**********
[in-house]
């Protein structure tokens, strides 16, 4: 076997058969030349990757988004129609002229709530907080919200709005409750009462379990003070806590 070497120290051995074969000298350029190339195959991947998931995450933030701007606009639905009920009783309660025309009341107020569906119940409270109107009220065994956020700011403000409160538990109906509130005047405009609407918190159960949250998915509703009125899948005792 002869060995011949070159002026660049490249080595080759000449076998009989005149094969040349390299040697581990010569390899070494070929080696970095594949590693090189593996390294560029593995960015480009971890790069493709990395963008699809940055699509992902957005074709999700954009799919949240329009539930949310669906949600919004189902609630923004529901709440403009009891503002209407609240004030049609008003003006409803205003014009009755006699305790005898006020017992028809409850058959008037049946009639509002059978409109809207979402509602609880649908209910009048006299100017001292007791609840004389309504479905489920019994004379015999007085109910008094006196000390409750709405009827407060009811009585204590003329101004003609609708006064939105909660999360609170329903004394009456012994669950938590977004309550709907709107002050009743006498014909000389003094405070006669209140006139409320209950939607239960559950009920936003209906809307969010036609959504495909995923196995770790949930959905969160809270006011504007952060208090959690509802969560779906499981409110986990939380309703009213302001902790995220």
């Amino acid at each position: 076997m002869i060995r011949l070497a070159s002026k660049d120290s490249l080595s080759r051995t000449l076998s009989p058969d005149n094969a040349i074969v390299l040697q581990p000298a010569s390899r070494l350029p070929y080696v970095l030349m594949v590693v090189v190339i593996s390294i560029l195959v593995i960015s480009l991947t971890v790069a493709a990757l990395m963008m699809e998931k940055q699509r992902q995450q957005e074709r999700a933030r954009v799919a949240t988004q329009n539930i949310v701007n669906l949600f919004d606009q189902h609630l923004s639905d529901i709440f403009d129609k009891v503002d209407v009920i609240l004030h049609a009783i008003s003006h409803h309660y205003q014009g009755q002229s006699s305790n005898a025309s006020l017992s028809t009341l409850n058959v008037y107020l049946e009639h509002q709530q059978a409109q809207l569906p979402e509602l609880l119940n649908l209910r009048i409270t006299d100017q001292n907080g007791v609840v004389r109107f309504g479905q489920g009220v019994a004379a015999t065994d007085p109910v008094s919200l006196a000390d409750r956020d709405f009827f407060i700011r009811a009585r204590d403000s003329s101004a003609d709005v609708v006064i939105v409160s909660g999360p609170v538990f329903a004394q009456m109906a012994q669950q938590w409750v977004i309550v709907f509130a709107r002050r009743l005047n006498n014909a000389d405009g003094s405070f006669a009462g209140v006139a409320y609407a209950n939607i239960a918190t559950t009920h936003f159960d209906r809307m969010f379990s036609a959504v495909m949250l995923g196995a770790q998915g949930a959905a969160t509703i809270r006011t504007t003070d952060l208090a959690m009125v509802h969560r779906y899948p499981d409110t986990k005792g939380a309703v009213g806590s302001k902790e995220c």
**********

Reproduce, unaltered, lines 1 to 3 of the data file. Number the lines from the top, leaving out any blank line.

[in-house]
């Protein structure tokens, strides 16, 4: 076997058969030349990757988004129609002229709530907080919200709005409750009462379990003070806590 070497120290051995074969000298350029190339195959991947998931995450933030701007606009639905009920009783309660025309009341107020569906119940409270109107009220065994956020700011403000409160538990109906509130005047405009609407918190159960949250998915509703009125899948005792 002869060995011949070159002026660049490249080595080759000449076998009989005149094969040349390299040697581990010569390899070494070929080696970095594949590693090189593996390294560029593995960015480009971890790069493709990395963008699809940055699509992902957005074709999700954009799919949240329009539930949310669906949600919004189902609630923004529901709440403009009891503002209407609240004030049609008003003006409803205003014009009755006699305790005898006020017992028809409850058959008037049946009639509002059978409109809207979402509602609880649908209910009048006299100017001292007791609840004389309504479905489920019994004379015999007085109910008094006196000390409750709405009827407060009811009585204590003329101004003609609708006064939105909660999360609170329903004394009456012994669950938590977004309550709907709107002050009743006498014909000389003094405070006669209140006139409320209950939607239960559950009920936003209906809307969010036609959504495909995923196995770790949930959905969160809270006011504007952060208090959690509802969560779906499981409110986990939380309703009213302001902790995220």
């Amino acid at each position: 076997m002869i060995r011949l070497a070159s002026k660049d120290s490249l080595s080759r051995t000449l076998s009989p058969d005149n094969a040349i074969v390299l040697q581990p000298a010569s390899r070494l350029p070929y080696v970095l030349m594949v590693v090189v190339i593996s390294i560029l195959v593995i960015s480009l991947t971890v790069a493709a990757l990395m963008m699809e998931k940055q699509r992902q995450q957005e074709r999700a933030r954009v799919a949240t988004q329009n539930i949310v701007n669906l949600f919004d606009q189902h609630l923004s639905d529901i709440f403009d129609k009891v503002d209407v009920i609240l004030h049609a009783i008003s003006h409803h309660y205003q014009g009755q002229s006699s305790n005898a025309s006020l017992s028809t009341l409850n058959v008037y107020l049946e009639h509002q709530q059978a409109q809207l569906p979402e509602l609880l119940n649908l209910r009048i409270t006299d100017q001292n907080g007791v609840v004389r109107f309504g479905q489920g009220v019994a004379a015999t065994d007085p109910v008094s919200l006196a000390d409750r956020d709405f009827f407060i700011r009811a009585r204590d403000s003329s101004a003609d709005v609708v006064i939105v409160s909660g999360p609170v538990f329903a004394q009456m109906a012994q669950q938590w409750v977004i309550v709907f509130a709107r002050r009743l005047n006498n014909a000389d405009g003094s405070f006669a009462g209140v006139a409320y609407a209950n939607i239960a918190t559950t009920h936003f159960d209906r809307m969010f379990s036609a959504v495909m949250l995923g196995a770790q998915g949930a959905a969160t509703i809270r006011t504007t003070d952060l208090a959690m009125v509802h969560r779906y899948p499981d409110t986990k005792g939380a309703v009213g806590s302001k902790e995220c």